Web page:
Gold compounds are a class of metallodrugs with great potential for cancer treatment. During the last two decades, a large variety of gold(I) and gold(III) compounds are reported to possess relevant antiproliferative properties in vitro against selected human tumor cell lines, qualifying themselves as excellent candidates for further pharmacological evaluation. The unique chemical properties of the gold center confer very interesting and innovative pharmacological profiles to gold-based metallodrugs. The primary goal of this review is to define the state of the art of preclinical studies on anticancer gold compounds, carried out either in vitro or in vivo. The available investigations of anticancer gold compounds are analyzed in detail, and particular attention is devoted to underlying molecular mechanisms. Notably, a few biophysical studies reveal that the interactions of cytotoxic gold compounds with DNA are generally far weaker than those of platinum drugs, implying the occurrence of a substantially different mode of action. A variety of alternative mechanisms were thus proposed, of which those involving either direct mitochondrial damage or proteasome inhibition or modulation of specific kinases are now highly credited. The overall perspectives on the development of gold compounds as effective anticancer drugs with an innovative mechanism of action are critically discussed on the basis of the available experimental evidence. © 2009 Wiley Periodicals, Inc.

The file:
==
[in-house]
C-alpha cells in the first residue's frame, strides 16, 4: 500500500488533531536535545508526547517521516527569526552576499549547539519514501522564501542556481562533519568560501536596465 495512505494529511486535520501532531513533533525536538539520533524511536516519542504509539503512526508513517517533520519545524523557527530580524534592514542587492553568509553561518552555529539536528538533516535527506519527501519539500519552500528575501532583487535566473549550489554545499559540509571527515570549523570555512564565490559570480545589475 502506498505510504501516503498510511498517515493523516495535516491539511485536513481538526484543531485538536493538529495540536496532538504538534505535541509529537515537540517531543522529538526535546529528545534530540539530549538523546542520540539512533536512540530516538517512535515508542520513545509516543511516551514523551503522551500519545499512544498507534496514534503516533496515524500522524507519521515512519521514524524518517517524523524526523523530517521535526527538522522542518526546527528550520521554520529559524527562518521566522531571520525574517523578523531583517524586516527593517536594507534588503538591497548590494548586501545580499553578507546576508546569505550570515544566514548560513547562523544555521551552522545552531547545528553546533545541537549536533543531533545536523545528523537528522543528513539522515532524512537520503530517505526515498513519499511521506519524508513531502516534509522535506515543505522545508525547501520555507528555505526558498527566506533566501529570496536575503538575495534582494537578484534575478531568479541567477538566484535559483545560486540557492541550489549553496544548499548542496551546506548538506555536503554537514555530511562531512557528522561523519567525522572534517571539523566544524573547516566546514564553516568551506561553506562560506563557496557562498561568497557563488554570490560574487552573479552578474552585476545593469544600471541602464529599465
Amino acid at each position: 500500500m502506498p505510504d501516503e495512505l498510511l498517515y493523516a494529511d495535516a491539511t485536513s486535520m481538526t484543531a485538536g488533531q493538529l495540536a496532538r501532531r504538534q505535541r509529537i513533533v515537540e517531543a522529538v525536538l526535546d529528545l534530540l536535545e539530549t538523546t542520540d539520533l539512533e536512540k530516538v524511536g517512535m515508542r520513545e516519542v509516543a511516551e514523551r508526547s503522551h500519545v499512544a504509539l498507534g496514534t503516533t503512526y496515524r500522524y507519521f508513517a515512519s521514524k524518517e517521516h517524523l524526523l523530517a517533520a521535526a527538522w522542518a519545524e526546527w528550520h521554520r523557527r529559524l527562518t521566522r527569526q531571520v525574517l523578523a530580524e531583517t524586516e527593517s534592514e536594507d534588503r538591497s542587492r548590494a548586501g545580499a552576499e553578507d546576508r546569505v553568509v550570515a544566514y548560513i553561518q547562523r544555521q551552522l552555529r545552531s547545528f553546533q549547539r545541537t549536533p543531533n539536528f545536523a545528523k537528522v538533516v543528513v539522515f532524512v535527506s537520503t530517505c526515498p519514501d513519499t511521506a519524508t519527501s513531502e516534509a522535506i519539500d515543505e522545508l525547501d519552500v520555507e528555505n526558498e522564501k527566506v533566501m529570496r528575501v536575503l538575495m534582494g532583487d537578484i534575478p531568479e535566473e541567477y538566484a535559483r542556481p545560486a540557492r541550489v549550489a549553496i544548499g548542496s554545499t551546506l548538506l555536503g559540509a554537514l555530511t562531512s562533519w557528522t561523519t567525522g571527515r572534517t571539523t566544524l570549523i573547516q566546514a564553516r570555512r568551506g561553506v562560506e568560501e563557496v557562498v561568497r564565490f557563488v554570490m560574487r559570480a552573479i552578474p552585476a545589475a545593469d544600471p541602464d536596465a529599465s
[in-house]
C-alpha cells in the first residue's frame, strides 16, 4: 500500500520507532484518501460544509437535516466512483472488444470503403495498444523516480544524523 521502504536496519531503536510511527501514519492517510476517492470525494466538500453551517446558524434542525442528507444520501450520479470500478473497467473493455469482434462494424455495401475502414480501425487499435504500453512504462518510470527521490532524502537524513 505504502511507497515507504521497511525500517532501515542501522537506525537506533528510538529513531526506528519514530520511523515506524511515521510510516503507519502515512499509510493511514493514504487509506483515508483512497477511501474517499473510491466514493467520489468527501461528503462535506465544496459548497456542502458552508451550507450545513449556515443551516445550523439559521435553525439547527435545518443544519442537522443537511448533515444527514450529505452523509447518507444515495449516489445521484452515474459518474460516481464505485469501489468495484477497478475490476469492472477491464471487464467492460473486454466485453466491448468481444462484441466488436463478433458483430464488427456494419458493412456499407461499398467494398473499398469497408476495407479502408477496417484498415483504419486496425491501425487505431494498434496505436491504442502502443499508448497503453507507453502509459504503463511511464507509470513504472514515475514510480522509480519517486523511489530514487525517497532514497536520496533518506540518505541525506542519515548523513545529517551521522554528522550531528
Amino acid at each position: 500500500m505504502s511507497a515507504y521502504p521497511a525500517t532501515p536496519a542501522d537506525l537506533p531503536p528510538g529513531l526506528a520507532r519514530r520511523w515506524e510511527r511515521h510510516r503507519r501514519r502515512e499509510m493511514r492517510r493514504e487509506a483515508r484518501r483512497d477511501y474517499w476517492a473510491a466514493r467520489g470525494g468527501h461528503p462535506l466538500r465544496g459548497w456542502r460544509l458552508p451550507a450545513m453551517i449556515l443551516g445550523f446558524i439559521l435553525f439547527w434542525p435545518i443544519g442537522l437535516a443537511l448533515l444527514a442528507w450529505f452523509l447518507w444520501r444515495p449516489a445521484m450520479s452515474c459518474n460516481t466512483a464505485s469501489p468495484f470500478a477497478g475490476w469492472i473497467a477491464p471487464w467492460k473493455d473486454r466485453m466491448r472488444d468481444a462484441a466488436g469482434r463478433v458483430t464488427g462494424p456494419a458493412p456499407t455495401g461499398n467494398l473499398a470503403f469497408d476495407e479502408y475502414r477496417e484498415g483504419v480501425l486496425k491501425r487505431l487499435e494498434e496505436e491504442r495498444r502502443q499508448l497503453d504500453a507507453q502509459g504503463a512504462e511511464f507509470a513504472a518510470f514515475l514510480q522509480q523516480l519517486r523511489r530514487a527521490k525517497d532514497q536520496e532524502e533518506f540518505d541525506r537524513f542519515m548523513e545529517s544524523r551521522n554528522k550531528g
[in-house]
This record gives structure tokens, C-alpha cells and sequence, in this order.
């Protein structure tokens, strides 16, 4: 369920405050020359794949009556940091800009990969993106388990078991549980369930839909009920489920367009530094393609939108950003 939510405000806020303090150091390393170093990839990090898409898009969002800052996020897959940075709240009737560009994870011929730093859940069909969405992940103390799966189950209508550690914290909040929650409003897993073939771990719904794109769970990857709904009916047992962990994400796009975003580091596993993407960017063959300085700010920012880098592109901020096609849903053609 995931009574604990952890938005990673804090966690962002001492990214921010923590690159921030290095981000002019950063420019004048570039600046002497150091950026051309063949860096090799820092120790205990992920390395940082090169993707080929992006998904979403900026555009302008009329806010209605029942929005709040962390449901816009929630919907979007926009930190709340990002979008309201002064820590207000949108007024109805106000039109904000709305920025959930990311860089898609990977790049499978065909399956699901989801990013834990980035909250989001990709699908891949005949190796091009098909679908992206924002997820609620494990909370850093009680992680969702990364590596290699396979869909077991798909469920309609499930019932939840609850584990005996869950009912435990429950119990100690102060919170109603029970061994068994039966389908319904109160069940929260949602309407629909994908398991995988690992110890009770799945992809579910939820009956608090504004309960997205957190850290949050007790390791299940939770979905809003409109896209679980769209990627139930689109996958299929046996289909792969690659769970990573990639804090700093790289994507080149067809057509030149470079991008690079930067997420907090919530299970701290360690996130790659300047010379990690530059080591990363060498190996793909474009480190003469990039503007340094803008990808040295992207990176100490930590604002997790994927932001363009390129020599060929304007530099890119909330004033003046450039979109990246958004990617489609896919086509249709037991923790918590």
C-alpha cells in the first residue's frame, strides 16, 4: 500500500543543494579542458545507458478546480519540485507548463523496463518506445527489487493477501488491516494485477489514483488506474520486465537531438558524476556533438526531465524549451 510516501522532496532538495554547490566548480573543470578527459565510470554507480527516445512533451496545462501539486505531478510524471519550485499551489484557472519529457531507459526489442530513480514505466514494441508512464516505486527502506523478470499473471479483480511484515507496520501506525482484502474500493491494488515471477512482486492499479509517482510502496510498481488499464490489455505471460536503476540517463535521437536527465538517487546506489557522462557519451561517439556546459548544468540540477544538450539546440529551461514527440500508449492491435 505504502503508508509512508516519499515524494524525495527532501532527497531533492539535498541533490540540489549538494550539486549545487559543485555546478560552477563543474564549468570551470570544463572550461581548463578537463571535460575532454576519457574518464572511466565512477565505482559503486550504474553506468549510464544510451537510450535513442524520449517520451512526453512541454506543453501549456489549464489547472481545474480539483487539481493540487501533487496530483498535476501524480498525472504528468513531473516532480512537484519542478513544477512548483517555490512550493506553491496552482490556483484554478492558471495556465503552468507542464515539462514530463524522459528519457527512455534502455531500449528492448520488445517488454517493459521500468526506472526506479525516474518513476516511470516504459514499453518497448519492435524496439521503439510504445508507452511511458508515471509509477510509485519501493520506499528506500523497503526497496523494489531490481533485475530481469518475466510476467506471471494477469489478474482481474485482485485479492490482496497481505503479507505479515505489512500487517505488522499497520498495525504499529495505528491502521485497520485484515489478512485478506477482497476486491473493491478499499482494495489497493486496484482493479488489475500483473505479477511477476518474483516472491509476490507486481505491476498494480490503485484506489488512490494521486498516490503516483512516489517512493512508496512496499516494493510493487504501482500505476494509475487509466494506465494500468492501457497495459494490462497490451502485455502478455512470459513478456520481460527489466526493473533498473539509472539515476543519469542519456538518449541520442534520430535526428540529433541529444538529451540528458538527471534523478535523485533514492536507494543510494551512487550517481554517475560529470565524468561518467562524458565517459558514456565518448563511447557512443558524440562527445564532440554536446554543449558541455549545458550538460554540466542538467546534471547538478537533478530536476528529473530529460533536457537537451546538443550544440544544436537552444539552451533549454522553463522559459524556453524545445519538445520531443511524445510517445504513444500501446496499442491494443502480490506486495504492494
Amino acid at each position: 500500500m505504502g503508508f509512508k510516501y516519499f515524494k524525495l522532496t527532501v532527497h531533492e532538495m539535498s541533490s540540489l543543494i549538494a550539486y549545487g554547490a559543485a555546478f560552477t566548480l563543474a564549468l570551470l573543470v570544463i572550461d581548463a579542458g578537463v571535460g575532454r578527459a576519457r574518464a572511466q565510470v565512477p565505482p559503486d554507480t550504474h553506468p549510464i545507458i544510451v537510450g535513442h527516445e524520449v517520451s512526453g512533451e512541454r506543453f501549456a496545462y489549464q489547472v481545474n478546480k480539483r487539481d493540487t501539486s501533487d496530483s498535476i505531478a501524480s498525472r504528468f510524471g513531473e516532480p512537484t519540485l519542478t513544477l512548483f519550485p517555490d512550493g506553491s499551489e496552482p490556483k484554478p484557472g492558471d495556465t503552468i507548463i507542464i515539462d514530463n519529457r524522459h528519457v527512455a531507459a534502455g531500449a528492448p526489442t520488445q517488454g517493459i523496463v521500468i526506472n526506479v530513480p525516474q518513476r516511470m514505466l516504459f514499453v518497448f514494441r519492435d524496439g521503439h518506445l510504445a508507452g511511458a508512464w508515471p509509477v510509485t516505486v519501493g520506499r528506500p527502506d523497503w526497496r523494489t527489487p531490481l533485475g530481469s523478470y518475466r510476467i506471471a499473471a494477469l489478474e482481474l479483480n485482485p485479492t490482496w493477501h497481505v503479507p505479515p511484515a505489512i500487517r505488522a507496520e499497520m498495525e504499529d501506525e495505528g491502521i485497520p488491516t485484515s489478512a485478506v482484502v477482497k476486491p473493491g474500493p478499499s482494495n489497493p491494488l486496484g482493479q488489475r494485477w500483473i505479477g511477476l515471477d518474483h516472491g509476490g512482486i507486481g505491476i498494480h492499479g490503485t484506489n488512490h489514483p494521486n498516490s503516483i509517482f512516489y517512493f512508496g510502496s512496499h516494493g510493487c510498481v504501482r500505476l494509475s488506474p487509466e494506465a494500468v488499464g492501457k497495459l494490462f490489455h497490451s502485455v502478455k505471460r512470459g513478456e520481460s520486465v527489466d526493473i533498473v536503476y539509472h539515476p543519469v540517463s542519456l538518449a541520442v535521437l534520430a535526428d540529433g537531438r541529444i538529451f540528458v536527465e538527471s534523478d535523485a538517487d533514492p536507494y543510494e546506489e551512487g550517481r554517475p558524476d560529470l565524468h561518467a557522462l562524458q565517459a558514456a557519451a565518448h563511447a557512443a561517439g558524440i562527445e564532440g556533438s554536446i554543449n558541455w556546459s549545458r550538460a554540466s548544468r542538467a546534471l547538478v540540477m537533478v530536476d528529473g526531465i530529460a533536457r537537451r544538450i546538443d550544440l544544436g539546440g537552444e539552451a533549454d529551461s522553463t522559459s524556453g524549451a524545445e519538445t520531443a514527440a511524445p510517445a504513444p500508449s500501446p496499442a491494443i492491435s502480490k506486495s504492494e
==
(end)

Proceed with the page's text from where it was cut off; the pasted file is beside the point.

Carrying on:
- Gold compounds
- Preclinical drug evaluation